New technologies are generating significant amounts of data in the healthcare and life sciences sectors and this is viewed as a positive development for these markets.
Data is no longer just being produced from lab equipment and corporate research projects, but that data is now also coming from consumer devices, from new-to-the-game companies like Apple and Google.
The increasing public popularity of wearable devices and mobile health/digital health applications, coupled with growth in the use of social media and analytics means that more and more data streams are now available to medical researchers looking to extract meaningful information.
These new technology companies (Apple, Google and so on) that have historically never been in the healthcare market, are very much part of it now.
And because of their reach, and the public’s widespread acceptance of the technology they use to gather data (as evidenced by the success of the Apple Watch and all the companies producing ‘fitness wearables’ such as FitBits), huge numbers of people are generating huge amounts of data that traditional institutions in these markets would very much like to get their hands on.
One of the critical factors in the use of this new data is that irrespective of how data is sourced, be it from a scientific journal, an Electronic Media Record (EMR), a social media post or a wearable device, the data can only be analysed effectively if it has been semantically organised.
In other words you need to be able to make use of it. However, another major factor in the successful use of this data is the extreme necessity for it to be absolutely 100% trustworthy and authentic, and for it to be usable and accessible for years to come.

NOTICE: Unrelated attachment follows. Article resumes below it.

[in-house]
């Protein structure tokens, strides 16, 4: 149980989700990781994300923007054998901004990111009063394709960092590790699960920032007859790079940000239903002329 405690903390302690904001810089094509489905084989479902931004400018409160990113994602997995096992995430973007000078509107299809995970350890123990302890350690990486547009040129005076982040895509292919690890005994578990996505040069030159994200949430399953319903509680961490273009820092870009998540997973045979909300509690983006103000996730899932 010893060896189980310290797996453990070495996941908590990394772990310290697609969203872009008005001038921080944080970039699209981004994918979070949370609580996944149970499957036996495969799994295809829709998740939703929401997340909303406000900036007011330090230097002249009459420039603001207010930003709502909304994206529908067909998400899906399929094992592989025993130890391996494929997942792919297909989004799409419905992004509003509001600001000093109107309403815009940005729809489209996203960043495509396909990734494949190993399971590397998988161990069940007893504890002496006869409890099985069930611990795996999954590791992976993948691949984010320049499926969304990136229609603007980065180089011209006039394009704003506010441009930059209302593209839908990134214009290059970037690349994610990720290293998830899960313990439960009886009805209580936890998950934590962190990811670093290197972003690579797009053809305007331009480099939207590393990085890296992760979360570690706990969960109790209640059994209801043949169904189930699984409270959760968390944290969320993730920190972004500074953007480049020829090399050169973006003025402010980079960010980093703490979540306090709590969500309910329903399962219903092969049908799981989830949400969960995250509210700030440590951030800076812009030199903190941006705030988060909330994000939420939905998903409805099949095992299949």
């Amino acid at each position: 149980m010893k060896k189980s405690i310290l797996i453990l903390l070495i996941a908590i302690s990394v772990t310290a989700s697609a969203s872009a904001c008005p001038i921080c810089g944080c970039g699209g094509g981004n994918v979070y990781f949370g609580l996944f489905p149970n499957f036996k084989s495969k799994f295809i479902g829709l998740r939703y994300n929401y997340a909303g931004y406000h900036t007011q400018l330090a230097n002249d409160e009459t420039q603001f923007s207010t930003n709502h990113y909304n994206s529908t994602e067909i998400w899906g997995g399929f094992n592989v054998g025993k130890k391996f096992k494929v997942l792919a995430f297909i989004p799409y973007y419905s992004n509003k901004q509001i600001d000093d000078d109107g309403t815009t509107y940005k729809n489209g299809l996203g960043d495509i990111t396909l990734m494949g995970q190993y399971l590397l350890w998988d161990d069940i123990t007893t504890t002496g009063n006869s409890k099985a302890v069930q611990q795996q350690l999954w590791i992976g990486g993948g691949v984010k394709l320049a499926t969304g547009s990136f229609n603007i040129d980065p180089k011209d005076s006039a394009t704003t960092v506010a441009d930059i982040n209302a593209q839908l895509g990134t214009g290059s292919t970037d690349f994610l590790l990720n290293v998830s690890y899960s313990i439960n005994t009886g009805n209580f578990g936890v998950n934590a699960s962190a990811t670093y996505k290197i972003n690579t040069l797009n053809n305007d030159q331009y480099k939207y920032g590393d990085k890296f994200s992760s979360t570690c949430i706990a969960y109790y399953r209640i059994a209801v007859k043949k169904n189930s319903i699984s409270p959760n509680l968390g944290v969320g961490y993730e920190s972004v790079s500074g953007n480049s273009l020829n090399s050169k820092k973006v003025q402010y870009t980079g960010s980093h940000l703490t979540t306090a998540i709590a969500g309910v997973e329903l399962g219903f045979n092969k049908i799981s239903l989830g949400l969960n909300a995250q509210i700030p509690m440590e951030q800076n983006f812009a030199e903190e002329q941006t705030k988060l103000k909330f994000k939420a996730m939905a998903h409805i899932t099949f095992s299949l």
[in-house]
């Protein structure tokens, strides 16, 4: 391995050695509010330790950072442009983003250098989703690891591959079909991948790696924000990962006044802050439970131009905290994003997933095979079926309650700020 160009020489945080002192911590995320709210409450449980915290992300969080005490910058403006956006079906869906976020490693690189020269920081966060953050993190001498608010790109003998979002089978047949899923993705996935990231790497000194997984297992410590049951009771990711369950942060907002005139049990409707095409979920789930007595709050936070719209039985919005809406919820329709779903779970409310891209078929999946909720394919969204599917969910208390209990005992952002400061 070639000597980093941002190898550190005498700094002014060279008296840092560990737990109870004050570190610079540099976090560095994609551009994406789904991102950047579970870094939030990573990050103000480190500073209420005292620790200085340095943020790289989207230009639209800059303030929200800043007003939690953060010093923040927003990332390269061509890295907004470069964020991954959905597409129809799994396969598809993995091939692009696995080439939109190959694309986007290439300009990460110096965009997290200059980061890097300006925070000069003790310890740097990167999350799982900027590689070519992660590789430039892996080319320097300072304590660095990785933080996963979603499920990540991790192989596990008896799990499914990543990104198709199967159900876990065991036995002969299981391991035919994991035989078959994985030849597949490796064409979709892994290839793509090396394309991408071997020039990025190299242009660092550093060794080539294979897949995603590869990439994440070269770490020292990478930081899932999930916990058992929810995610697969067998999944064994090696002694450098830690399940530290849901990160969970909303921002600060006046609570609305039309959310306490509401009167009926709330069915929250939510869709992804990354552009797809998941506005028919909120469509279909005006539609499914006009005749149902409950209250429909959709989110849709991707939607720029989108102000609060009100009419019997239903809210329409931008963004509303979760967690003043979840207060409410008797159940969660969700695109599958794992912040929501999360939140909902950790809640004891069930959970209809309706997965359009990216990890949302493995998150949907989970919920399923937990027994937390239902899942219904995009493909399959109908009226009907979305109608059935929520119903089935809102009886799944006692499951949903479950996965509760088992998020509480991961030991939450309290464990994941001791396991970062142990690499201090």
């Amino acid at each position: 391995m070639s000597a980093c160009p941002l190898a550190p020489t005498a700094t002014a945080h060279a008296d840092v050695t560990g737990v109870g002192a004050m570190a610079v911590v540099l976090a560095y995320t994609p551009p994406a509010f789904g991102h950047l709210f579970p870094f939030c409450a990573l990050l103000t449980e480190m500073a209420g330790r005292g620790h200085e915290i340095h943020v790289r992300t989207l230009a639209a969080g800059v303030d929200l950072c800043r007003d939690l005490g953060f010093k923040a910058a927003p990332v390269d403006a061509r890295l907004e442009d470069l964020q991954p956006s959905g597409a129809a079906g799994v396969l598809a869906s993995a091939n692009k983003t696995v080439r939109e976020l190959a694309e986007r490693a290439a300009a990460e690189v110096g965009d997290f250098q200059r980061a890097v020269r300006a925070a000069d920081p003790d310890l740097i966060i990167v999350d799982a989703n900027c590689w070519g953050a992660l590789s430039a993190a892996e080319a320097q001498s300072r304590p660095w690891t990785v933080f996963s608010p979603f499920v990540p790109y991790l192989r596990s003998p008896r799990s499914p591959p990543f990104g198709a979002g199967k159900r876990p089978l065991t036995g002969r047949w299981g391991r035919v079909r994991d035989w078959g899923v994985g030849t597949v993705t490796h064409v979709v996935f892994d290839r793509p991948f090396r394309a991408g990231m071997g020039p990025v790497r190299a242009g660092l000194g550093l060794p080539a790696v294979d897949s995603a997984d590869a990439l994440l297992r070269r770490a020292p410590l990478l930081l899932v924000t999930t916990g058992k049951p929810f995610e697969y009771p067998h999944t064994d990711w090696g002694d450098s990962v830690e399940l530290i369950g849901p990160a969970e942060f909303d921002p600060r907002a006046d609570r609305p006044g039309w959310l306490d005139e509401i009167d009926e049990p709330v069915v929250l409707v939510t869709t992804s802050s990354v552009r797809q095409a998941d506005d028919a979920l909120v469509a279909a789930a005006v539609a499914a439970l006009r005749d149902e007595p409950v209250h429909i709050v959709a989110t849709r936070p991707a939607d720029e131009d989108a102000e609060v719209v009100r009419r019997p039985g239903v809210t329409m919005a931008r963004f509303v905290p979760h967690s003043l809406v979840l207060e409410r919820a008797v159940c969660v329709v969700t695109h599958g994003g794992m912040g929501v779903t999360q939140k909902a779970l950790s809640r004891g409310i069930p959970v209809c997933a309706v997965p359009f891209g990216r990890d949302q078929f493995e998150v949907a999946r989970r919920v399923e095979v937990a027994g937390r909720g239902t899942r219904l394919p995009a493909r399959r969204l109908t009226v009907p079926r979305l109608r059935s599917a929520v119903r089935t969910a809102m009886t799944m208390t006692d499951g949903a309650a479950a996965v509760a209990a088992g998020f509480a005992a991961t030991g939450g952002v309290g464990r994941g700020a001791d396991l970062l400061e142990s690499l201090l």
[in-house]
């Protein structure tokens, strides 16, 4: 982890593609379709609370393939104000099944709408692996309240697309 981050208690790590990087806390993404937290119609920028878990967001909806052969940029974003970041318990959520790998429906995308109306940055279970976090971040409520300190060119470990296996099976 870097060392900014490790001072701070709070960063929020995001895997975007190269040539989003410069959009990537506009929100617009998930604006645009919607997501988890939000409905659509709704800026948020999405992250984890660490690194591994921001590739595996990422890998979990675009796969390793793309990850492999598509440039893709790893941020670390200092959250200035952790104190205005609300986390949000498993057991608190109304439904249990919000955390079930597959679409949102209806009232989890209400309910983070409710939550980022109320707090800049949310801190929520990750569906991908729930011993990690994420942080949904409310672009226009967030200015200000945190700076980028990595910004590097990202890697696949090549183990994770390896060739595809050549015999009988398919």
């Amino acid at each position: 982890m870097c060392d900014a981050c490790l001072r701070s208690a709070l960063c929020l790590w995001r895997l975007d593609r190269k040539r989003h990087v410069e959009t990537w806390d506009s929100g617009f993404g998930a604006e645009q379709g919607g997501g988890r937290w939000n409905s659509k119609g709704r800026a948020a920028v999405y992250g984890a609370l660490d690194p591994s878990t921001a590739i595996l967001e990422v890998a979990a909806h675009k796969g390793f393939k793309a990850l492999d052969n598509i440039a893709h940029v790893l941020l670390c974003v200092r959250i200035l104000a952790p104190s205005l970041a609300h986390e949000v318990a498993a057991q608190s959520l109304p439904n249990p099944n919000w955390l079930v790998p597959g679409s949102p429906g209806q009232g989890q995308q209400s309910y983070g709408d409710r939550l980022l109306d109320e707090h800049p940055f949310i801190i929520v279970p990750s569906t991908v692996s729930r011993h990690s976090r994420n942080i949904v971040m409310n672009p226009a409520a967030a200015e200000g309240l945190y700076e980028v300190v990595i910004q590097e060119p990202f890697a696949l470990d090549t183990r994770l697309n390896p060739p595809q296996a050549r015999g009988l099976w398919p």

A clear data management strategy needs to underpin the use of such data, irrespective of its source (but especially if it’s coming from new, varied and largely untried sources such as consumer wearables).
Data harmonisation and discovery are key to extracting meaningful information from the data.
This also needs to be underpinned by data integrity, as the more data there is, the greater the risk that a tiny percentage of it is unusable, and the impact of this could be huge on a healthcare organisation or research project.
The Bristol Genetics Laboratory which is based at Bristol Southmead NHS hospital delivers routine genetic testing services to the South West region, a population of approximately five million, as well as providing highly specialised services to the rest of the UK and internationally.
With the help of Arkivum, the laboratory implemented A cloud-based service to facilitate the storing of gene-sequencing data and digital imaging from the 30,000 genetic investigations it conducts annually.
This includes a wide range of sample types using a range of molecular and cytogenetic techniques. Many of these investigations, including those conducted using its Illumina NextSeq and MiSeq next generation sequencing (NGS) platforms, are resulting in a massive increase in the size of data sets (exacerbated by the fact that as the testing gets cheaper, clinicians are requesting more tests and thus increasing diagnostic yield).
So right now, big data is becoming a very real challenge for all genetics laboratories, not just Bristol. Over the next two years, Bristol Genetics Laboratory will generate more than 30TB of data from NGS services alone.
The true value of that data is not yet known so it must be stored for the very long-term to be able to access and interrogate it over time as new data analysis techniques are developed.
Sourced from Nik Stanbridge, VP marketing, Arkivum